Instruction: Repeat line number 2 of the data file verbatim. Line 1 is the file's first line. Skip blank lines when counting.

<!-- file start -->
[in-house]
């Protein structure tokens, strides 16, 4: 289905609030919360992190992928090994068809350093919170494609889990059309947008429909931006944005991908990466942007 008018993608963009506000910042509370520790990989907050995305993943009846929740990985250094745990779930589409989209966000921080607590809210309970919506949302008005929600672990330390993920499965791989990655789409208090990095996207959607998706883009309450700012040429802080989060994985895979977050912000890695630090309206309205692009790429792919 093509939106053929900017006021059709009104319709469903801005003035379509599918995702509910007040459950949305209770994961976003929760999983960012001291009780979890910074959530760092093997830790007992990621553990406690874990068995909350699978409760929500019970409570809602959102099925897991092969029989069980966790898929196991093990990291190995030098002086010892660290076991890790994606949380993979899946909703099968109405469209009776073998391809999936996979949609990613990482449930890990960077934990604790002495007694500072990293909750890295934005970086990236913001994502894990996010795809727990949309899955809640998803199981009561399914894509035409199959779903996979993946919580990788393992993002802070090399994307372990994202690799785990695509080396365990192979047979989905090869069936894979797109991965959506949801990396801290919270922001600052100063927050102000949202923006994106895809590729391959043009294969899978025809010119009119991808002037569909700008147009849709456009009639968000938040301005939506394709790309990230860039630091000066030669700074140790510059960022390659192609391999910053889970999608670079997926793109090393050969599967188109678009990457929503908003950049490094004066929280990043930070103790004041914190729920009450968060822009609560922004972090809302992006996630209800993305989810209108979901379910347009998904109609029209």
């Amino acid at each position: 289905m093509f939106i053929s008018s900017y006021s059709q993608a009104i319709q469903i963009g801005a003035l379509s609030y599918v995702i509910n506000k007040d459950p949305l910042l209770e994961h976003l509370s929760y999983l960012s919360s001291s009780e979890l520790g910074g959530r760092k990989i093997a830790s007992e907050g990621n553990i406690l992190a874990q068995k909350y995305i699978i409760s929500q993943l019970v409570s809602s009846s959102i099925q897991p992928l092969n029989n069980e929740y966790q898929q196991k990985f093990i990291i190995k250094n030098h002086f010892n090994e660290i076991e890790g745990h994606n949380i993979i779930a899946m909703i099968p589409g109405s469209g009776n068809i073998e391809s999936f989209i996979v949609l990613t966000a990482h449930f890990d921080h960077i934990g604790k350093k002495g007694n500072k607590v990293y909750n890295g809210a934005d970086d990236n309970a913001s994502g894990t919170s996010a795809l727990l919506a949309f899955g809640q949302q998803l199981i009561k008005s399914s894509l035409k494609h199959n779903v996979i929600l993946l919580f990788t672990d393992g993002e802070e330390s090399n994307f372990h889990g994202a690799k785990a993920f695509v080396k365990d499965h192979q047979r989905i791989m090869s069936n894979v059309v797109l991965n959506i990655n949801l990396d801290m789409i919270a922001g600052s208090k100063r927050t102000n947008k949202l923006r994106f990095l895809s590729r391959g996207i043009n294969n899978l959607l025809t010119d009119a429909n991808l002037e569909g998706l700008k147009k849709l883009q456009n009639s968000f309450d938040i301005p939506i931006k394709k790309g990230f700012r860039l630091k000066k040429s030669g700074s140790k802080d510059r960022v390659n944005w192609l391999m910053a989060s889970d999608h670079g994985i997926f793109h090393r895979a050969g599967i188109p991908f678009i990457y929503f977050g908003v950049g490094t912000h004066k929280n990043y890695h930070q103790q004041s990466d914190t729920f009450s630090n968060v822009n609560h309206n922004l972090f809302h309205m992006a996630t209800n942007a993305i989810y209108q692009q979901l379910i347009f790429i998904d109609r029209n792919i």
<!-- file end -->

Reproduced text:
């Protein structure tokens, strides 16, 4: 289905609030919360992190992928090994068809350093919170494609889990059309947008429909931006944005991908990466942007 008018993608963009506000910042509370520790990989907050995305993943009846929740990985250094745990779930589409989209966000921080607590809210309970919506949302008005929600672990330390993920499965791989990655789409208090990095996207959607998706883009309450700012040429802080989060994985895979977050912000890695630090309206309205692009790429792919 093509939106053929900017006021059709009104319709469903801005003035379509599918995702509910007040459950949305209770994961976003929760999983960012001291009780979890910074959530760092093997830790007992990621553990406690874990068995909350699978409760929500019970409570809602959102099925897991092969029989069980966790898929196991093990990291190995030098002086010892660290076991890790994606949380993979899946909703099968109405469209009776073998391809999936996979949609990613990482449930890990960077934990604790002495007694500072990293909750890295934005970086990236913001994502894990996010795809727990949309899955809640998803199981009561399914894509035409199959779903996979993946919580990788393992993002802070090399994307372990994202690799785990695509080396365990192979047979989905090869069936894979797109991965959506949801990396801290919270922001600052100063927050102000949202923006994106895809590729391959043009294969899978025809010119009119991808002037569909700008147009849709456009009639968000938040301005939506394709790309990230860039630091000066030669700074140790510059960022390659192609391999910053889970999608670079997926793109090393050969599967188109678009990457929503908003950049490094004066929280990043930070103790004041914190729920009450968060822009609560922004972090809302992006996630209800993305989810209108979901379910347009998904109609029209």